Several public charter schools filed lawsuits against Baltimore City Public Schools last month, alleging a lack of transparency and equity in the way the system disburses funds. And, though school officials’ withdrawal of a controversial funding proposal and the appointment of former mayor Kurt L. Schmoke as a mediator last week are hopeful signs that a funding agreement can be reached, those legal complaints will move forward, charter officials said.
“It is great that the mayor brought Kurt Schmoke in to help mediate these discussions. I do feel hopeful. But we also need to maintain a strong stance because we’re up against a big bureaucracy and that’s a difficult position to be in,” said Bobbi Macdonald, executive director, City Neighbors Foundation, which operates three public charter schools.
“The lawsuit continues in order to get the school system to provide a level of transparency for parents to know that funds are going to the classroom and not staying at North Avenue [where BCPS’ headquarters are located],” said Steve Kearney, owner of KO Public Affairs and spokesman for the charter schools suing BCPS.
On Sept. 10, nine schools—Afya Public Charter School, Brehms Lane Elementary (which was recently approved as an Afya Baltimore school), City Neighbors Charter School, City Neighbors Hamilton, City Neighbors High School, The Green School of Baltimore, Patterson Park Public Charter School, Southwest Baltimore Charter School, and Tunbridge Public Charter School—filed suits against BCPS. Since then, two more schools, KIPP Harmony Academy and KIPP Ujima Village Academy, have joined. In all, the plaintiffs represent a combined student body of 5,177 children.
The complaints were the culmination of longstanding disputes since a 2007 Maryland Court of Appeals ruling ordered the school system to equitably fund its 34 charter schools in accordance with the state Charter School Law. Efforts were made to engage theschool system in mediation, charter officials said, but those overtures were rejected.
Under the revised funding formula proposed by Schools CEO Gregory Thornton, 26 public charter schools would see a decline in per pupil funds, and 13—including eight of Baltimore’s highest-performing schools—would not be able to purchase books or pay teachers, possibly forcing them to shut their doors, charter officials claim.
The funding plan sparked an outcry among parents and supporters of the city’s charter schools, prompting a rally, letters to the editor and other signs of protest.
At the basis of the contention between charter schools and BCPS’ central administration is “resistance to change,” Macdonald said. “It is difficult for an entrenched system to have a group of activist schools that are pushing for reform.”
Baltimore City Councilman Bill Henry, D-Dist. 4, who introduced a resolution expressing support for public charter schools and calling on Thornton to withdraw the divisive funding proposal, agreed. He pointed to the increasing numbers of public charter schools—which are semi-autonomous in nature—and how that may be reducing the centralization of power at North Avenue.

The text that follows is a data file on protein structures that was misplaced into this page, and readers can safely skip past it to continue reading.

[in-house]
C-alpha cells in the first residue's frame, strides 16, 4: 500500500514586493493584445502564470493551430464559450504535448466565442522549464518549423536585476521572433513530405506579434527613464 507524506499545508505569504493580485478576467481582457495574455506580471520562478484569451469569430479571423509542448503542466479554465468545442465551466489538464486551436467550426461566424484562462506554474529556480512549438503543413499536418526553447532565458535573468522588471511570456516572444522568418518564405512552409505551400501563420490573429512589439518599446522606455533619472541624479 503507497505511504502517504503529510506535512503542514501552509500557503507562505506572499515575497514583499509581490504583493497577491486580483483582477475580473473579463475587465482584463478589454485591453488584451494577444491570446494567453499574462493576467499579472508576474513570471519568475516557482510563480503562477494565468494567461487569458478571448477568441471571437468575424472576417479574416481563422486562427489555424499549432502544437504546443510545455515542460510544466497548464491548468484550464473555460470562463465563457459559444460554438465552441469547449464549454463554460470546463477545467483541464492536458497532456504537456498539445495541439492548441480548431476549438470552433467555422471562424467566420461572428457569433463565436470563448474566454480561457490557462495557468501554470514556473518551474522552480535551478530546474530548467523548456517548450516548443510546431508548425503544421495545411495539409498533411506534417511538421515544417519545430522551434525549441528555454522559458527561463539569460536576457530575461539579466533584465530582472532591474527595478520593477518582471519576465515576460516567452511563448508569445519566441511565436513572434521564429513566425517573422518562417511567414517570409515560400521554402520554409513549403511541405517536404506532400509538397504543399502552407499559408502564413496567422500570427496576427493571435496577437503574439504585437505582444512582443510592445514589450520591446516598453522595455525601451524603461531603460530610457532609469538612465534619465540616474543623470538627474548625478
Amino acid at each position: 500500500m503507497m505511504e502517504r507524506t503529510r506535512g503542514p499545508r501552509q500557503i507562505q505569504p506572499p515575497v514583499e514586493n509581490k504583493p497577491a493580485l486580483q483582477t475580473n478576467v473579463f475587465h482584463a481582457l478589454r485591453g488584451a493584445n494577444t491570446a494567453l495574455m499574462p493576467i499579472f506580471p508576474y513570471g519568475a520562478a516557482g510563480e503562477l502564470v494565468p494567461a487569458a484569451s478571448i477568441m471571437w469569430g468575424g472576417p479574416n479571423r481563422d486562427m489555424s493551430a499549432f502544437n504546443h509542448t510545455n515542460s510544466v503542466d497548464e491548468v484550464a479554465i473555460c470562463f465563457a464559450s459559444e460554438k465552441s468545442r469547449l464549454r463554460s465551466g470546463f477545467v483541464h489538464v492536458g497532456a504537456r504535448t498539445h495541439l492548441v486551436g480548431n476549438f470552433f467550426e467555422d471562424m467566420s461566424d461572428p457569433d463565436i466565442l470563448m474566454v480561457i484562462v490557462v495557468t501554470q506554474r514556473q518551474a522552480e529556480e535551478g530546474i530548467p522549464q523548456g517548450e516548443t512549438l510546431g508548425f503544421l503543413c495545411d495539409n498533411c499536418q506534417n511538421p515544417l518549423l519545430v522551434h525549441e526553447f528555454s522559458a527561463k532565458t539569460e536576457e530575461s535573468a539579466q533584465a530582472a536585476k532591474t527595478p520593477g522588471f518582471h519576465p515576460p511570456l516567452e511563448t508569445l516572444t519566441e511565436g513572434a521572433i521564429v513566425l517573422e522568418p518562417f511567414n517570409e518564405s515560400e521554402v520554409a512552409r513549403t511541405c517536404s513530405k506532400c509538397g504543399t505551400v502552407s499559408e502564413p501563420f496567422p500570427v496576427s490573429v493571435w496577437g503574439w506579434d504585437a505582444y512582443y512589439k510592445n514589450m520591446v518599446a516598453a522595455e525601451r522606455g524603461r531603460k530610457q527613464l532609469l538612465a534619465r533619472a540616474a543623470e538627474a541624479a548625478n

From the 2006-07 through the 2014-15 school years, public charter school enrollment increased from 3,946 to 12,655 – and to approximately 13,700 this year – according to the charter schools.
“Of the 10 public schools in my district, four are charter schools. Five years ago, only one was a charter,” Henry, vice chairman of the council’s education committee, said. “As charters increase, the need for central administration decreases. It’s hard for any organism to willingly and easily decrease itself.”
School officials, however, have challenged the claims set forth in the lawsuits.
In October 2013, Perkins-Cohen said, BCPS created a workgroup of stakeholders, including charter schools, and legal experts, in response to charter schools’ concerns about the funding formula. The group met for two hours every week from October 2013 to June 2014, examining line items such as revenue sources, expenditures, methodology used to arrive at formula, etc.
“In mid-June 2014, the charter schools informed us they no longer wanted to participate in the group because it was no longer meeting their needs,” the school official said, adding efforts to re-engage charter schools in the process were rebuffed. “We kept coming back to the same issues where we couldn’t agree on how to treat certain services.”
The charter schools have complained that millions of dollars are being retained at central administration for “vaguely defined, expensive ‘services’ that, in many cases, charter schools neither want nor need.”
Perkins-Cohen said charter schools are unreasonably demanding a per pupil funding formula based only on revenue and not including the district-wide costs and needs-based services such as health benefits for school retirees, and the costs of educating students with physical and learning disabilities and those who are English language learning and lower-income which would exceed the costs of educating the average general education student.
Schmoke, currently the president of the University of Baltimore, has declined to address the pending negotiations.
One complication, Perkins-Cohen said, is that funding from state and federal sources, such as Title I and Race to the Top initiatives have been cut.
“Resources have gotten tighter,” she said, “and when that happens, people start fighting over the scraps.”
Councilman Henry agreed that advocacy needs to be directed elsewhere.
“This kind of infighting among ourselves—because this is essentially public schools fighting each other—this is time and energy we ought to be using to fight the real problem, which is that the state hasn’t provided the level of funding to Baltimore City that it should be providing,” the politician said. “If Governor Hogan had not cut millions of dollars out of the budget for Baltimore City education, we literally would not had to have this conversation.”